Couple that with the natural multiplayer aspect of the genre and you will have some great times playing this in a group. Unfortunately for Konami – PES 2012 feels unfinished and very rough around the edges, there would be numerous occasions when the players would not full make contact with either the ball or the opposing player but the game decided that the collision should happen anyway.
Taking a step back for a moment and looking at the bigger picture it appears that the previous iterations of both PES and FIFA are mealy collections of software patches, minor upgrades to dynamics and slight tweaks to the gameplay rather than a completely traditional sequel which only appears to happen once every few years.
It appears that both EA and Konami have forced each other into a difficult corner – they are now forced to release a ‘new’ football game each year unless they miss out on the football gamer demographic for that specific year – providing end consumers with a usually lacklustre product that could have been replicated with a simple online patch rather than a boxed release. Only the video gaming equivalent of the Gneva Convention would prevent this practise from continuing on its current course – where both parties agreed to only release boxed releases of their respective game once ever two or three years and provided quick, cheap, effective and most importantly – removable – software fixes in the intermediary times between these releases.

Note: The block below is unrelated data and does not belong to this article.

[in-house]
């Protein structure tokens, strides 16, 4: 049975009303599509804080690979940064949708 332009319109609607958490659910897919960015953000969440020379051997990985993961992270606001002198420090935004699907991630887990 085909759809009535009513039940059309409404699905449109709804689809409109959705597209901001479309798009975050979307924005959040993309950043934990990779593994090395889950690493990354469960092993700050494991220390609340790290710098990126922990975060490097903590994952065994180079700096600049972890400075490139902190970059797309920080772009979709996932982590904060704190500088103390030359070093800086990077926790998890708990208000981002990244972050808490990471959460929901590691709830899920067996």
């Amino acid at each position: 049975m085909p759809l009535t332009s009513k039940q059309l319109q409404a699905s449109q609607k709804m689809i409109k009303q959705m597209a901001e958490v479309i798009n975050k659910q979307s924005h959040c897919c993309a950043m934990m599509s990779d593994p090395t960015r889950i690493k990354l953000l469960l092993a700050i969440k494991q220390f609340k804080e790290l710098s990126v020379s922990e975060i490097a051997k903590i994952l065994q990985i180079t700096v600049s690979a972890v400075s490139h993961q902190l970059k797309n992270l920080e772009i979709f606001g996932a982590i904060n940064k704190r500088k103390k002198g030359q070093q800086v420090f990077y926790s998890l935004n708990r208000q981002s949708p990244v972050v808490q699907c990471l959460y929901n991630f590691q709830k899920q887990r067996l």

Sadly, that’s not likely to happen…
In conclusion then, PES 2012 is a good game, it got a non-football gamer like me to sit for a number of hours and play a pure, hardcore football game, including the different aspects of club management – I might still be confused by the offside rule but I did enjoy playing PES 2012.